This morning I ran out to the grocery store (where I have spent more money in the last two weeks than I have in the two months previous) because I thought Irish Stew sounded like a good idea, because comforting, not because of the holiday ( one of the worst, but more on that tomorrow).
I foolishly went to the giant supermarket, which had deep post-apocalypse vibes, from the empty shelves to the ominous signs to the number of cops in the parking lot (to referee fights between toilet paper hoarders?). There was no meat or dairy left, but plenty of fresh thyme, which is exactly what I needed. An employee brought out a cardboard display of hand sanitizer while I was in the check-out line. I’ve been operating out of a real hand-sanitizer deficit since this thing started (after I was in the hospital for a mega-bug back in the fall THAT HAND SANITIZER DOES NOT KILL, an and kind of just decided that it wasn’t worth it, when I could just wash my hands), but I picked up a couple of bottles before the two men behind me started to tussle over the remaining fifty.
At the liquor store the employees rang up my bottles and asked if I had relatives in Philly. “Everybody that knows people in Philly is panic-buying,” the guy said. “You know they closed the liquor stores up there.” I did.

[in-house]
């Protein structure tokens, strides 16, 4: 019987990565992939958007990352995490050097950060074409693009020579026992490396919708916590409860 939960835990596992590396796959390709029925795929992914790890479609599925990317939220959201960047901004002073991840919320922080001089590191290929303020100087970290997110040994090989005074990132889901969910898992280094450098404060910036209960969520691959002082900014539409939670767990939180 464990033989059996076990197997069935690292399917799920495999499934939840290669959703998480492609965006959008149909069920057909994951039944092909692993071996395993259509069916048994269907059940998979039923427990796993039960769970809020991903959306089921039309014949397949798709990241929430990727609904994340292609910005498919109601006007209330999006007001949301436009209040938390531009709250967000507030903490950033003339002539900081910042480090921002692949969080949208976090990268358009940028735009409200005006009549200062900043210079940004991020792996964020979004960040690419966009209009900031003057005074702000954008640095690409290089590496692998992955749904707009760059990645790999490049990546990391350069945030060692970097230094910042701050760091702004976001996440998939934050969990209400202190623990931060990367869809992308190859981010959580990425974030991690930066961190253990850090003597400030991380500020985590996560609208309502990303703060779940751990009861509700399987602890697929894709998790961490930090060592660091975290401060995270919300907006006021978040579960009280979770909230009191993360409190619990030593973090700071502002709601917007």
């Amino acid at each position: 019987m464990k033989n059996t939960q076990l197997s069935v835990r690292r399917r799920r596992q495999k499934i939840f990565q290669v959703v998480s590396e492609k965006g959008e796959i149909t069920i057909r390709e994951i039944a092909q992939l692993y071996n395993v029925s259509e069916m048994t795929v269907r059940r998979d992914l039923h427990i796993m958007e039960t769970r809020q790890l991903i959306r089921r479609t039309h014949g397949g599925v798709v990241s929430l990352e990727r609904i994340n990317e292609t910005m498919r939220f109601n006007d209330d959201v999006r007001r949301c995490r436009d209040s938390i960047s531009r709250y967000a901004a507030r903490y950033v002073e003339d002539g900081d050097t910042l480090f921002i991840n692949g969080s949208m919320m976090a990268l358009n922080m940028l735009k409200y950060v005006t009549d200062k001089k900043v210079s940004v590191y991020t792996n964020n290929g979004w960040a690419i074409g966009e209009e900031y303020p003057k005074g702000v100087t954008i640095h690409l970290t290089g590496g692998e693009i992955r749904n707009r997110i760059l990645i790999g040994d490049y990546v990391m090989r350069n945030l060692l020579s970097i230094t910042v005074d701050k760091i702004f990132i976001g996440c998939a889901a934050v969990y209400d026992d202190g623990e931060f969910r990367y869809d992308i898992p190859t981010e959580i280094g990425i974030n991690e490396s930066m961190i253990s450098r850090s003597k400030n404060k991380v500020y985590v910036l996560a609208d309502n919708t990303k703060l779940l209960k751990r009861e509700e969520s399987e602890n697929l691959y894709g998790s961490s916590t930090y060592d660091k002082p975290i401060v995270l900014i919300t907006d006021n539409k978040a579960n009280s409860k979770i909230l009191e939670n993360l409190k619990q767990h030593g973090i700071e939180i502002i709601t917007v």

“There’s a rumor they’re going to close ours,” said the woman behind me in line. And that rumor was why I went out for handle of gin at 9:30 on a Monday morning just in case.
To be clear: I have plenty of booze, enough that if I were to even put a dent in what’s in the larder, I’d probably have to chase this Coronavirus with a stint in Betty Ford. But, you know, you do dumb things to feel weirdly secure.
If you have to go out, I had better luck shopping at the smaller stores. They still have things (Yorkshire Gold, produce, plenty of fancy cheese for panic consumption) and at the co-op, it was nice to see familiar faces, even at a six foot remove.
“This is the worst,” said a friend who works there. We’re huggers, she and I, and it was weird to just sort of wave across the expanse, but her face is a hopeful one, and she still smiled gloriously, so that’s a silver lining.
“Remember, when this is over,” I said. “Parties and hugs.
“”So many parties and hugs,” she said.
As of this writing, 77,567 people have recovered from COVID-19.